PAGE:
US defence major Boeing has offered to set up a manufacturing facility in India for production of its F/A 18 Super Hornet aircraft for Indian Navy.
At present, the Navy operates 45 MIG-29K jets, which from time-to-time face serviceability issues, from its feet of INS Vikramaditya and INS Viraat.
Currently, six planes are compatible for aircraft carrier flying. They are Rafale (Dassault, France), F-18 Super Hornet (Boeing, US), MIG-29K (Russia), F-35B and F-35C (Lockheed Martin, US) and Gripen (Saab, Sweden). Let’s get to know each of them:
Rafales comes with deadly Meteor air-to-air missiles (150-km range), Scalp air-to-ground cruise missiles (300-km) and other weapons. The twin-engine Rafale, in turn, has a much longer combat range from 780-km to 1,650-km depending on the mission, and can carry a 9.3tonne weapon load.
F-18 Super Hornet
The F/A-18 Super Hornet is a twin-engine, supersonic, all weather multirole fighter jet that is capable of landing and taking off from an aircraft carrier. Boeing offers a suite of upgrades to the F/A-18 Super Hornet, including conformal fuel tanks, an enclosed weapons pod, an enhanced engine and a reduced radar signature.
The MIG-29K (K stands for ‘Korabelny’ meaning “Carrier Borne” in Russian) is armed with its arsenal of weapons including advanced anti-aircraft and anti-ship missiles, precision bombs and sophisticated system to support weapon delivery.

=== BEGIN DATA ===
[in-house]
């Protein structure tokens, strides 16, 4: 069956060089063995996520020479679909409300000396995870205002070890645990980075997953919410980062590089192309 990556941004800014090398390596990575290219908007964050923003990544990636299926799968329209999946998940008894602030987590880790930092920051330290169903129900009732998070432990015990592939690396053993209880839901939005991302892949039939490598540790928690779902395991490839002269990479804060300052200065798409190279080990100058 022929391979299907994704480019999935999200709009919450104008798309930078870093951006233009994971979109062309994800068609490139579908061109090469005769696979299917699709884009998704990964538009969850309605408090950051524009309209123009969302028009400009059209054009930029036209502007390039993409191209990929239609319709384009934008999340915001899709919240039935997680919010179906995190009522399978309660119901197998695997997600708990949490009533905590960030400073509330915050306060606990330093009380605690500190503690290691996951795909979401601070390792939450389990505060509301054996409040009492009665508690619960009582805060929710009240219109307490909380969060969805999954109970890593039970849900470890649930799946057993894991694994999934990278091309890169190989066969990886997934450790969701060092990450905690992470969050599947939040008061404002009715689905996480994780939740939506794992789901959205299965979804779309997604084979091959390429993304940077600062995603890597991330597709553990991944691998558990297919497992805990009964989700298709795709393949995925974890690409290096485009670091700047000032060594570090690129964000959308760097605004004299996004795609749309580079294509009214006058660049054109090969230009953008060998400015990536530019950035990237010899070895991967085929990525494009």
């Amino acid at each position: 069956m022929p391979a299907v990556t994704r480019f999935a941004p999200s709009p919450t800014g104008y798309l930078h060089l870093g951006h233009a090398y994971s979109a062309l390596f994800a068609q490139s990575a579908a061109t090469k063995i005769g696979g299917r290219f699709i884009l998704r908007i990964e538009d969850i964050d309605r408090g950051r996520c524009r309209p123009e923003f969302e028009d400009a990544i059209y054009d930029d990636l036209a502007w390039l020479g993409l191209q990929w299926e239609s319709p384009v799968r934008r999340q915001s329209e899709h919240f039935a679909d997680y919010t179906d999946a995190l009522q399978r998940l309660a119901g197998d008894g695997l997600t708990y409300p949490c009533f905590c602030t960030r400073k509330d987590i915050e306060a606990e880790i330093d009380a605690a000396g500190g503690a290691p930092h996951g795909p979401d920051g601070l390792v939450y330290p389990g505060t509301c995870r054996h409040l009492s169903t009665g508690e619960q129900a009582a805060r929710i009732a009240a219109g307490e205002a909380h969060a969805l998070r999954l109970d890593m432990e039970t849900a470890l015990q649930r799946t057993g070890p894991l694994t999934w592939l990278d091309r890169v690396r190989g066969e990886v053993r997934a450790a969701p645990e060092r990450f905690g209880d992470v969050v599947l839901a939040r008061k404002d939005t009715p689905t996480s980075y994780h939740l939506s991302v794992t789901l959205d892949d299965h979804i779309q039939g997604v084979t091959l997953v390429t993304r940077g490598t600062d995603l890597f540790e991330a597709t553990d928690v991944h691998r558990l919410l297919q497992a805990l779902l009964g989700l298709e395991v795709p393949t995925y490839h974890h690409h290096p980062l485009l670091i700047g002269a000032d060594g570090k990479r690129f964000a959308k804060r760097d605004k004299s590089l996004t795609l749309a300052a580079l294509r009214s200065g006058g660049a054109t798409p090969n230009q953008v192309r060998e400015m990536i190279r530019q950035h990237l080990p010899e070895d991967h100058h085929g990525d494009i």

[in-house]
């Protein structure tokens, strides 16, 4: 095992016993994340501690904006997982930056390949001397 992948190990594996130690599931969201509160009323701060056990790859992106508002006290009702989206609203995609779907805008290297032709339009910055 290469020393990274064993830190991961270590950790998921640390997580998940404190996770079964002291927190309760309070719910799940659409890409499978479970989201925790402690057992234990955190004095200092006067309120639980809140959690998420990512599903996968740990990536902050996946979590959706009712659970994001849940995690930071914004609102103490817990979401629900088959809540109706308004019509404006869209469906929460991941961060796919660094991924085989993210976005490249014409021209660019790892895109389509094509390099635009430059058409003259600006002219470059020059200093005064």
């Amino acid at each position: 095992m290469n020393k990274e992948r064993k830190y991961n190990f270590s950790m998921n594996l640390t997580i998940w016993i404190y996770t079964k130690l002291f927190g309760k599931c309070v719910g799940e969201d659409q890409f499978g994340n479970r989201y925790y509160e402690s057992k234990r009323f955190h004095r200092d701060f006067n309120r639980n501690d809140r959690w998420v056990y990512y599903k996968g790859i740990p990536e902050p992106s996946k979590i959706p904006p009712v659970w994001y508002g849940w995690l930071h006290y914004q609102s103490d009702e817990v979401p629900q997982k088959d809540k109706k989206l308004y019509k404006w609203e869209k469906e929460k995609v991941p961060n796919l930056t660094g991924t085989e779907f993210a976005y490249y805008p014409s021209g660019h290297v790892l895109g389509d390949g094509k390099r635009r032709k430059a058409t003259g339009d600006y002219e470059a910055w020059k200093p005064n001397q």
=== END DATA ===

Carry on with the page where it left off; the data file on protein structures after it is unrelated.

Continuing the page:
The MiG-29Ks, with a range of 1,300km and a service ceiling of 58,000-feet, are capable of STOBAR (short takeoff but arrested recovery) operations.
They are armed with R-73 and RVV-AE guided air-to-air missiles, Kh-35E anti-ship missiles, KAB 500KR/OD TV guided bombs and S-8KOM rockets.
The F-35 squadrons are the pinnacle of technology with stealth capability that makes it nearly invisible to radars and can carry an increased number of bombs. The single-pilot jets are capable of carrying an array of weapons and fly at a supersonic speed of Mach 1.6, or around 1,900 kilometres per hour.
The pilot’s helmet includes its own operating system, with data that appears on the visor and which is also shared elsewhere and costs about $400,000. Thermal and night vision as well as 360-degree views are possible with cameras mounted on the plane.
Gripen E has significantly improved avionics system when compared to previous versions of the Gripen. The capability to carry more weapons and improved range performance, is possible with a more powerful engine and the ability to carry more fuel.
Gripen E is equipped with a highly integrated and sophisticated sensor suite including an Active Electronically Scanned Array (AESA) radar, Infra Red Search and Track (IRST), Electronic Warfare (EW) suite and datalink technology, which, when combined gives the pilot, and co-operating forces exactly the information needed at all times.
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